P531 Inflammatory bowel disease and fatigue: the effect of physical activity and/or omega-3 supplementation
A. McNelly1, I. Nathan1, M. Monti2, G. Grimble3, C. Norton*4, F. Bredin5, W. Czuber-Dochan4, S. Berliner6, M. Gay6, M. Darvell6, H. Terry6, A. Forbes7
1UCL, Centre for Gastroenterology and Nutrition, London, United Kingdom, 2UCL Hospitals Foundation Trust, GI Services Division, London, United Kingdom, 3UCL, Institute of Liver and Digestive Health, London, United Kingdom, 4Kings College London, Florence Nightingale Faculty of Nursing & Midwifery, London, United Kingdom, 5Addenbrooke’s Hospital, Cambridge University Hospitals NHS Foundation Trust, Gastroenterology, Cambridge, United Kingdom, 6Crohn’s & Colitis UK, St Albans, United Kingdom, 7Norwich Medical School/UEA, Gastroenterology, Norwich, United Kingdom
Fatigue is frequently reported by patients with inflammatory bowel disease (IBD), despite disease remission. However, no previous intervention trial has studied this symptom. We tested the effects on fatigue in IBD patients from individual advice to increase physical activity (PA) and/or supplementation with omega-3 fatty acids.
Design: a randomised controlled 2x2 factorial study compared change-from-baseline scores in intervention and control groups. Primary outcome: change in FACIT-F (Functional Assessment of Chronic Illness Therapy - Fatigue) score. Main secondary outcomes: change in fatigue survey scores including IBD-fatigue (IBD-F); PA by monitors (Actigraph, Pensacola, Florida, United States); adverse effects. Eligibility: IBD remission; ≤ 2 portions oily fish/week; ≤ 60 minutes moderate-vigorous PA/week; no comorbidities causing fatigue; no depression. Interventions: exercise advice (15-minute consultation) and fish oil supplement (2.97 g per day omega-3, ‘Take Omega 3’©, Edinburgh, United Kingdom); Controls: dietary consultation and placebo supplement. All patients received follow-up support (e-mail/telephone).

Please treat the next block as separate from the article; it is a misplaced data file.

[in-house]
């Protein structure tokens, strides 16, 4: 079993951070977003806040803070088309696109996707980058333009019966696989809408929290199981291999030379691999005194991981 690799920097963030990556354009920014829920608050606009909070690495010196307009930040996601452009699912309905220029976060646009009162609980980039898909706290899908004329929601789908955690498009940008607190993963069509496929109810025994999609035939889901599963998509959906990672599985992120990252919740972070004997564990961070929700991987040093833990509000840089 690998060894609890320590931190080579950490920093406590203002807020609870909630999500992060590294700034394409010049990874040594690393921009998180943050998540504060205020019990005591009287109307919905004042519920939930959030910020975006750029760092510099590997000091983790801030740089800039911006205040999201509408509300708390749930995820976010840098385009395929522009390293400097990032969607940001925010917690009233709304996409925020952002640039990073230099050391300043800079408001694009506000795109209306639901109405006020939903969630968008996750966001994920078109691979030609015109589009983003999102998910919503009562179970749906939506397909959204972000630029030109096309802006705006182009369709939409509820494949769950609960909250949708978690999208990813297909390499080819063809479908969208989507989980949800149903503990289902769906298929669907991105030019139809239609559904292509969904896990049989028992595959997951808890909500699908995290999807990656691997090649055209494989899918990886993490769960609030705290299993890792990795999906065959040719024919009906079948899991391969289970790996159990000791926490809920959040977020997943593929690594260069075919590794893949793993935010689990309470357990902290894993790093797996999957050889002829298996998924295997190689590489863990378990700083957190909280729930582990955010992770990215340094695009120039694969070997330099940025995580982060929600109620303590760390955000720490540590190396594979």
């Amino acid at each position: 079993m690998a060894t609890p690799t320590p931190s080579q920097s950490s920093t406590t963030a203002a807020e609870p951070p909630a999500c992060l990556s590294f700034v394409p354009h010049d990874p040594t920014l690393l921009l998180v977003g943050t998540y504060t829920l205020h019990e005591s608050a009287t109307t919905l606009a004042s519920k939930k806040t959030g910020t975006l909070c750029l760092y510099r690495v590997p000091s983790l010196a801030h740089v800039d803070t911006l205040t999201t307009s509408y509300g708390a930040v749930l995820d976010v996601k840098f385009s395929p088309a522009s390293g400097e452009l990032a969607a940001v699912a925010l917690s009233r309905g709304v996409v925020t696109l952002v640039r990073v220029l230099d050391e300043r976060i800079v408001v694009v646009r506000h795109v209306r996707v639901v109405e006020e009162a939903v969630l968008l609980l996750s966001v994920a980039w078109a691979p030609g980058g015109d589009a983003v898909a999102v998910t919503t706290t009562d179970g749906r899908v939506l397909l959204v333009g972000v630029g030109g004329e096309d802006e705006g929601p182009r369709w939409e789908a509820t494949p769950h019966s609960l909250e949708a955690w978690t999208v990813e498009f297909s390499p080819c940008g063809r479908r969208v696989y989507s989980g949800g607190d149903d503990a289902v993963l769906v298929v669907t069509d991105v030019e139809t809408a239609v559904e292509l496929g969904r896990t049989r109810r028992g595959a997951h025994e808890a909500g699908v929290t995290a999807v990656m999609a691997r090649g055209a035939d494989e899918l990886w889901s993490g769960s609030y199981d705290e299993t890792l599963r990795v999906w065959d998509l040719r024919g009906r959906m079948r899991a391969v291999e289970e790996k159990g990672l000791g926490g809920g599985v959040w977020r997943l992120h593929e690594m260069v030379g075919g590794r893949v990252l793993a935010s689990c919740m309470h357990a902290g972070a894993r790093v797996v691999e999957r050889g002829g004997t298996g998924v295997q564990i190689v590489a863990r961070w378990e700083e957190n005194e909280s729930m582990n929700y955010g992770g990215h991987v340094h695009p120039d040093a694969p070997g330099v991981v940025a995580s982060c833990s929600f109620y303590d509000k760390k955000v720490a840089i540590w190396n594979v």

Over 640 IBD outpatients were screened: 74 of those eligible consented to inclusion and randomisation; 60 commenced the intervention; and 52 completed the study according to protocol. At baseline, the 4 groups did not differ significantly (gender, age, disease location or past IBD activity, level of PA, or FACIT-F score). The only effect on fatigue from the primary outcome: significant deterioration in FACIT-F score (95% CI -8.6 [-0.7]; p = 0.02) - was with omega-3 supplement. However, fatigue was significantly reduced in the exercise groups, measured by IBD-F score (95%CI -3.8 [-0.2]; p = 0.03). There were no significant interactions between effects of exercise and fish oil on fatigue, or consistent trends in fatigue or PA levels across the various measures between the 4 treatment groups. Only 1 treatment-related adverse event was reported (in exercise group), suggesting that neither exercise nor fish oil were associated with likelihood of occurrence of an adverse effect, including gastrointestinal symptoms.
The apparent worsening of fatigue with fish oil is unexplained. Exercise and fish oil, singly or in combination, were shown to be safe and generally well tolerated in IBD patients. There was no evidence of adverse exercise-related effects on gut-related symptoms, and some evidence of improvement in fatigue. Hence, regular moderate-vigorous exercise may provide self-management options in IBD-related fatigue.